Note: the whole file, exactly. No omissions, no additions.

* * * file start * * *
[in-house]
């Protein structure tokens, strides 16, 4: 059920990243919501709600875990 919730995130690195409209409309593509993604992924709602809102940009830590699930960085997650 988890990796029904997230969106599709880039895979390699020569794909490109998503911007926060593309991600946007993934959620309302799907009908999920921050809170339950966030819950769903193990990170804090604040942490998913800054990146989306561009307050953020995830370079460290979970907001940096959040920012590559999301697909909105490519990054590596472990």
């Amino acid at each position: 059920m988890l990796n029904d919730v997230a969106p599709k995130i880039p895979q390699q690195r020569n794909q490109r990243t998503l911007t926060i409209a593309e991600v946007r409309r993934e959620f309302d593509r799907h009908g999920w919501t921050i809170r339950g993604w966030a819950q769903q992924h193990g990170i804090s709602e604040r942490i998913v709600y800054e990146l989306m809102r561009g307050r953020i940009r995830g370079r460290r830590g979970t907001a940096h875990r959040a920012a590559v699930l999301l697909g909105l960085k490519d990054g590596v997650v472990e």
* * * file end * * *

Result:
[in-house]
């Protein structure tokens, strides 16, 4: 059920990243919501709600875990 919730995130690195409209409309593509993604992924709602809102940009830590699930960085997650 988890990796029904997230969106599709880039895979390699020569794909490109998503911007926060593309991600946007993934959620309302799907009908999920921050809170339950966030819950769903193990990170804090604040942490998913800054990146989306561009307050953020995830370079460290979970907001940096959040920012590559999301697909909105490519990054590596472990």
């Amino acid at each position: 059920m988890l990796n029904d919730v997230a969106p599709k995130i880039p895979q390699q690195r020569n794909q490109r990243t998503l911007t926060i409209a593309e991600v946007r409309r993934e959620f309302d593509r799907h009908g999920w919501t921050i809170r339950g993604w966030a819950q769903q992924h193990g990170i804090s709602e604040r942490i998913v709600y800054e990146l989306m809102r561009g307050r953020i940009r995830g370079r460290r830590g979970t907001a940096h875990r959040a920012a590559v699930l999301l697909g909105l960085k490519d990054g590596v997650v472990e």